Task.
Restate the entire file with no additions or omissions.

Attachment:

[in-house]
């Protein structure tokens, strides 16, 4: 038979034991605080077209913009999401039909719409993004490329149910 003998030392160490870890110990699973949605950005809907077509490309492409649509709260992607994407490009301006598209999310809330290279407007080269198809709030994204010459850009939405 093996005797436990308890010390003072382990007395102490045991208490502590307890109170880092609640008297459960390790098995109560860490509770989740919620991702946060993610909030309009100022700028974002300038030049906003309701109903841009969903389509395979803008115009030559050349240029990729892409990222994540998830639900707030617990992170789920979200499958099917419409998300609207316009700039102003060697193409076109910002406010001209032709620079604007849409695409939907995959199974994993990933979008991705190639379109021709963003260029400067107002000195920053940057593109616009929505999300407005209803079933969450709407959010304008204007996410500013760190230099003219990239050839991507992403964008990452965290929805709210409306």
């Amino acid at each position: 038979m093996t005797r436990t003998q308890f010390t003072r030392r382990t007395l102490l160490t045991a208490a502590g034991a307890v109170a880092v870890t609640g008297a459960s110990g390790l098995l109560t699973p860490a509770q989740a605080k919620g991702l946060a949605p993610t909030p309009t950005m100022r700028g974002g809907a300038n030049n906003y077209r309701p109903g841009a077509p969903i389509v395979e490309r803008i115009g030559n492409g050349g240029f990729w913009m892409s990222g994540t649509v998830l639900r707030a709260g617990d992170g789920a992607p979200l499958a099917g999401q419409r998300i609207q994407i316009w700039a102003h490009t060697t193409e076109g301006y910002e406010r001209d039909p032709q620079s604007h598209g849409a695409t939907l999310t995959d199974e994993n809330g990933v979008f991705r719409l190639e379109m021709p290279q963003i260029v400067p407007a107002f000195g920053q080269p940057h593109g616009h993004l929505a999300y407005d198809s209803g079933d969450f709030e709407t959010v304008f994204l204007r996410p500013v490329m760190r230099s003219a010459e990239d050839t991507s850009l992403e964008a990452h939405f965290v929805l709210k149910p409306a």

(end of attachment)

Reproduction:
[in-house]
């Protein structure tokens, strides 16, 4: 038979034991605080077209913009999401039909719409993004490329149910 003998030392160490870890110990699973949605950005809907077509490309492409649509709260992607994407490009301006598209999310809330290279407007080269198809709030994204010459850009939405 093996005797436990308890010390003072382990007395102490045991208490502590307890109170880092609640008297459960390790098995109560860490509770989740919620991702946060993610909030309009100022700028974002300038030049906003309701109903841009969903389509395979803008115009030559050349240029990729892409990222994540998830639900707030617990992170789920979200499958099917419409998300609207316009700039102003060697193409076109910002406010001209032709620079604007849409695409939907995959199974994993990933979008991705190639379109021709963003260029400067107002000195920053940057593109616009929505999300407005209803079933969450709407959010304008204007996410500013760190230099003219990239050839991507992403964008990452965290929805709210409306």
């Amino acid at each position: 038979m093996t005797r436990t003998q308890f010390t003072r030392r382990t007395l102490l160490t045991a208490a502590g034991a307890v109170a880092v870890t609640g008297a459960s110990g390790l098995l109560t699973p860490a509770q989740a605080k919620g991702l946060a949605p993610t909030p309009t950005m100022r700028g974002g809907a300038n030049n906003y077209r309701p109903g841009a077509p969903i389509v395979e490309r803008i115009g030559n492409g050349g240029f990729w913009m892409s990222g994540t649509v998830l639900r707030a709260g617990d992170g789920a992607p979200l499958a099917g999401q419409r998300i609207q994407i316009w700039a102003h490009t060697t193409e076109g301006y910002e406010r001209d039909p032709q620079s604007h598209g849409a695409t939907l999310t995959d199974e994993n809330g990933v979008f991705r719409l190639e379109m021709p290279q963003i260029v400067p407007a107002f000195g920053q080269p940057h593109g616009h993004l929505a999300y407005d198809s209803g079933d969450f709030e709407t959010v304008f994204l204007r996410p500013v490329m760190r230099s003219a010459e990239d050839t991507s850009l992403e964008a990452h939405f965290v929805l709210k149910p409306a």